Hardcover ISBN: 9780804723084
Paperback ISBN: 9780804729642
Winner of the 1995 Independent Scholar Prize (Honorable Mention), sponsored by the Modern Language Association.
This richly evocative study of photography has two major emphases, that the language of description (be it title, caption, or text) is deeply implicated in how a viewer looks at photographs, and that the use of a photograph determines its meaning.
About the author
"This dense, subtle, provocative book considers the question of how photographs mean in relation to the uses made of them. Unlike most critics of photography, Price makes language a subject vital to her deliberations. . . . The book builds a complicated argument about the nature of meaning and about relations between word and image, image and viewer."
—Patricia Meyer Spacks, University of Virginia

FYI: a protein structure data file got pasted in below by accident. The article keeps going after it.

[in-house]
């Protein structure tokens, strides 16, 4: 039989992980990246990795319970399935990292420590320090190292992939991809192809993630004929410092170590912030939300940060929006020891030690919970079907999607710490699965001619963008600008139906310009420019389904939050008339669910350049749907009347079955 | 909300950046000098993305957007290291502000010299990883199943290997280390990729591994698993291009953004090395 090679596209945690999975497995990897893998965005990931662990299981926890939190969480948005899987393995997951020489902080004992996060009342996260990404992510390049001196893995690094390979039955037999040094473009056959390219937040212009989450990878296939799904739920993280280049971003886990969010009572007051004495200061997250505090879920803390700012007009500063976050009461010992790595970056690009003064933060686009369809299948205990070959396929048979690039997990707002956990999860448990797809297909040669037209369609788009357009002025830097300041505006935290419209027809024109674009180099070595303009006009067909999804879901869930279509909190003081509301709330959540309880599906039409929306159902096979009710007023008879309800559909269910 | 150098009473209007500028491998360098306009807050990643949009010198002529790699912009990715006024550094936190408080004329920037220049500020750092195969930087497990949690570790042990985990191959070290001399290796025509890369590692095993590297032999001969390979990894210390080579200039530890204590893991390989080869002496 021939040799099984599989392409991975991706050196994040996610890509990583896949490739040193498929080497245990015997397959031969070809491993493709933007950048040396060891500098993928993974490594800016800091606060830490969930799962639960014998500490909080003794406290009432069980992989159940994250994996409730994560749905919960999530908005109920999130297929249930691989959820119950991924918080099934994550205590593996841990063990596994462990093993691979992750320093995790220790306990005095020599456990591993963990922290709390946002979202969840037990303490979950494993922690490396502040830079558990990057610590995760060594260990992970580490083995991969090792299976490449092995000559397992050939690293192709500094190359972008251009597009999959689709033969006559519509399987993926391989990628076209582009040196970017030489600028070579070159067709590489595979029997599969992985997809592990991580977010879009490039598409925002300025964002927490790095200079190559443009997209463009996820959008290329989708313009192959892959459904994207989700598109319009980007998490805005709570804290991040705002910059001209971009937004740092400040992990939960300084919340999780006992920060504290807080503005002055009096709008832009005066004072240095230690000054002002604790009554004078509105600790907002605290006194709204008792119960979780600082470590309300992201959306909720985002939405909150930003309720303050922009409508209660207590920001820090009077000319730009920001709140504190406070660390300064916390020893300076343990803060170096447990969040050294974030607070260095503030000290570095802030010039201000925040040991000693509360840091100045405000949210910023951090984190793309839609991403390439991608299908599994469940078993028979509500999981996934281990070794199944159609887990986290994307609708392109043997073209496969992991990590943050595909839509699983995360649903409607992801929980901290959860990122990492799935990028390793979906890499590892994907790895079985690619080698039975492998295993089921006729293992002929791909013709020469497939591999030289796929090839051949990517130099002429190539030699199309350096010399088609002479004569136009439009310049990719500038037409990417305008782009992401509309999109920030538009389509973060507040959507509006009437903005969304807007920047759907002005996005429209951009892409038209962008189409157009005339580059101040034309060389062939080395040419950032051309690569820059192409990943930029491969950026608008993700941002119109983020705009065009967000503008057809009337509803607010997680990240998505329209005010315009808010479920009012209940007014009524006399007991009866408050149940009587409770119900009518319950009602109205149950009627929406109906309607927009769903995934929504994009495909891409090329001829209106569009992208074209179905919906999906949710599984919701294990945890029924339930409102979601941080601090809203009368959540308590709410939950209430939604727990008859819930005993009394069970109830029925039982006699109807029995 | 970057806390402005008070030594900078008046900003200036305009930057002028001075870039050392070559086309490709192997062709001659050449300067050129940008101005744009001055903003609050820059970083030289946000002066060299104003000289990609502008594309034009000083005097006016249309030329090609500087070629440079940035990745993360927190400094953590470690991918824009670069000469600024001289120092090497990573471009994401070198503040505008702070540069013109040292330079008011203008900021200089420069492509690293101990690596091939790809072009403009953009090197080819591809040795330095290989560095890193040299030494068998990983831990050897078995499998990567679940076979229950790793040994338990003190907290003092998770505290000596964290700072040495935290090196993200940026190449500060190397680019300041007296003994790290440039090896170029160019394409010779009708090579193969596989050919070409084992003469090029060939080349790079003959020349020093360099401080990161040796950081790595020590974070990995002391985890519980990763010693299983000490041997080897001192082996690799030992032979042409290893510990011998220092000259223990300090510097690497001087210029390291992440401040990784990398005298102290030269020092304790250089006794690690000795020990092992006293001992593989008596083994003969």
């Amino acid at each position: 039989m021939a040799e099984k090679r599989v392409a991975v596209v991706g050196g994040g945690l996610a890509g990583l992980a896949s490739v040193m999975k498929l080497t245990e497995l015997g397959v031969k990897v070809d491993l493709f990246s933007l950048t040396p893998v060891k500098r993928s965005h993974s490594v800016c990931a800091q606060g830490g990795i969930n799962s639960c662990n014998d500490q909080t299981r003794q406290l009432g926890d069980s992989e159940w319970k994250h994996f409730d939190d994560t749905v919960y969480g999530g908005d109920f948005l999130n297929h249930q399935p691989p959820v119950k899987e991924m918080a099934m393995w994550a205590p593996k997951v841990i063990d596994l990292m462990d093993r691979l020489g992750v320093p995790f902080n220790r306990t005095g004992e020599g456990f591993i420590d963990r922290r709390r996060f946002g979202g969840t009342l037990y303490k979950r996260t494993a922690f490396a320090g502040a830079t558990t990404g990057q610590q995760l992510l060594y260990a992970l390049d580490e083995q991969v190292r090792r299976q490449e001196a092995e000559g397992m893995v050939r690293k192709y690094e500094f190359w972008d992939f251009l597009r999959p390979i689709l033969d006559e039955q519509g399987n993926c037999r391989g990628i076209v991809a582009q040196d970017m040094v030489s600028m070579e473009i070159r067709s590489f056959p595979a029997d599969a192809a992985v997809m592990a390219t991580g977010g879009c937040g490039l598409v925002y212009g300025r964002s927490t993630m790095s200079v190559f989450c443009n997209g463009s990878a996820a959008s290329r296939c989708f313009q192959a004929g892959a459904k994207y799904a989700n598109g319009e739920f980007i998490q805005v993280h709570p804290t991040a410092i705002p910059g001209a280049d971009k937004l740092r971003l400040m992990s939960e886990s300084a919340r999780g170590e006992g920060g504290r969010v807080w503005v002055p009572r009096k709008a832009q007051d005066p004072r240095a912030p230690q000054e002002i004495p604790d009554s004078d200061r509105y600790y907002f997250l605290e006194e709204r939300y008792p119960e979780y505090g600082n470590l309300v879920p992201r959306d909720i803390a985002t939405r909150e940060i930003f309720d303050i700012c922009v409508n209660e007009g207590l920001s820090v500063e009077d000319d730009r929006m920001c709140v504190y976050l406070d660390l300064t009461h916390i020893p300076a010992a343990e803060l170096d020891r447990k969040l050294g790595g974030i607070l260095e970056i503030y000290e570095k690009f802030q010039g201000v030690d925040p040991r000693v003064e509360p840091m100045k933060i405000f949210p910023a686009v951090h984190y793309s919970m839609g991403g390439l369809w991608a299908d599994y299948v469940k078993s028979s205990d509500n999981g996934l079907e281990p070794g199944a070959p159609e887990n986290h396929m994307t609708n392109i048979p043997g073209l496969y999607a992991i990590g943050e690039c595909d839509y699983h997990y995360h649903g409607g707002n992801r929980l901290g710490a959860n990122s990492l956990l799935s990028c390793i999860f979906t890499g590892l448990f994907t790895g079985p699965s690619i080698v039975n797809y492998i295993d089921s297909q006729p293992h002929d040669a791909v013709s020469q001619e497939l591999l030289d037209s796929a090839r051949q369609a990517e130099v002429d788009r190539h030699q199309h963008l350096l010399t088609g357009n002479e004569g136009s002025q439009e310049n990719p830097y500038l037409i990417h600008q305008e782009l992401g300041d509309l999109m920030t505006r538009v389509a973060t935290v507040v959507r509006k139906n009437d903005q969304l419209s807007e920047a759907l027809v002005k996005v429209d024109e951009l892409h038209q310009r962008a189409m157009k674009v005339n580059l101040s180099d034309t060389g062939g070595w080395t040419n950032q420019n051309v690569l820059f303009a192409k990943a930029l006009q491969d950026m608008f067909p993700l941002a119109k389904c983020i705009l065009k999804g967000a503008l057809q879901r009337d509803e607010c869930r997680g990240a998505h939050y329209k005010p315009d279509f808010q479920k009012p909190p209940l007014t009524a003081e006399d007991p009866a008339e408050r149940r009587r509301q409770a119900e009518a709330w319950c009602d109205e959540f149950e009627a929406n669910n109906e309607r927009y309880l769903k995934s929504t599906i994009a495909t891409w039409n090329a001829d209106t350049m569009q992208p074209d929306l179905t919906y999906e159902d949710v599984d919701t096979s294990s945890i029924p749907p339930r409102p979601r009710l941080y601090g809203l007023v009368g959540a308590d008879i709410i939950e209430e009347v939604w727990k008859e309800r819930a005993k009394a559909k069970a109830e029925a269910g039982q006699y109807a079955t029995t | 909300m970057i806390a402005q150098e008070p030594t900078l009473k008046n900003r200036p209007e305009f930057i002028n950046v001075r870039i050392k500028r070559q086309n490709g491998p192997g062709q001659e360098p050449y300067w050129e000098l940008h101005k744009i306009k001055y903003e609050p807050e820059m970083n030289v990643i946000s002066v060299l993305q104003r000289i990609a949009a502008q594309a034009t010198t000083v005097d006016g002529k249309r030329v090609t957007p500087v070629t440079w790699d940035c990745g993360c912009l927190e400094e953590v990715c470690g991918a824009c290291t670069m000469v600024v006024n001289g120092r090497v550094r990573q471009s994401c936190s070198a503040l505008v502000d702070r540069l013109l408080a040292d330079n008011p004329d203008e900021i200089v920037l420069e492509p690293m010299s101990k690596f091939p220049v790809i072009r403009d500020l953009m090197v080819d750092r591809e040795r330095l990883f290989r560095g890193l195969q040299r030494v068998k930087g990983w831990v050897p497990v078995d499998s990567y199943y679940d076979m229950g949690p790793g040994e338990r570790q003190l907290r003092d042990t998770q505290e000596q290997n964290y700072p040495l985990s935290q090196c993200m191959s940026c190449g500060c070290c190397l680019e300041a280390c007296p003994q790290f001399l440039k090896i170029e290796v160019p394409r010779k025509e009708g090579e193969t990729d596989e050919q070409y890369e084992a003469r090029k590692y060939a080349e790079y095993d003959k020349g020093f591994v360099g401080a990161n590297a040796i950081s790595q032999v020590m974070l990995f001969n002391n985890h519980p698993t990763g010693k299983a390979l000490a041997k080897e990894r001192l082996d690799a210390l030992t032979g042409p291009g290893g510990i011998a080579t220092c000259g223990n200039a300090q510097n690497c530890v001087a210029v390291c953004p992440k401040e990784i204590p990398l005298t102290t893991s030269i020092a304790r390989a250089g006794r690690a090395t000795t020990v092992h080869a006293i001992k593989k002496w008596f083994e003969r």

"In this serious, densely textured meditation on photography (which is a study of meanings, value, and discourse as well), Price writes jargon-free prose full of wit, insight, and grace. Besides discussing photographs in their various settings, she studies the use of photographs in literary works by such writers as Proust, Lowell, Barthes, and Musil. . . . Price maintains that 'photographs without our appropriate descriptive words are deprived and weakened,' and she illuminates her idea of the photograph by enlarging on metaphors such as mask, language, and aura, the last a concept introduced by Walter Benjamin, one of the book's guiding figures. We learn much about the early practitioners of photography. (Price's analysis of Julia Margaret Cameron, whose work she studies alongside a painting by Rembrandt, is worth the price of the book.) And as an aesthetician, Price is interested in such questions as moral values (she disagrees with Sontag's condemnation of photography), authenticity, and how the mechanical aspects of the art condition the way we approach it."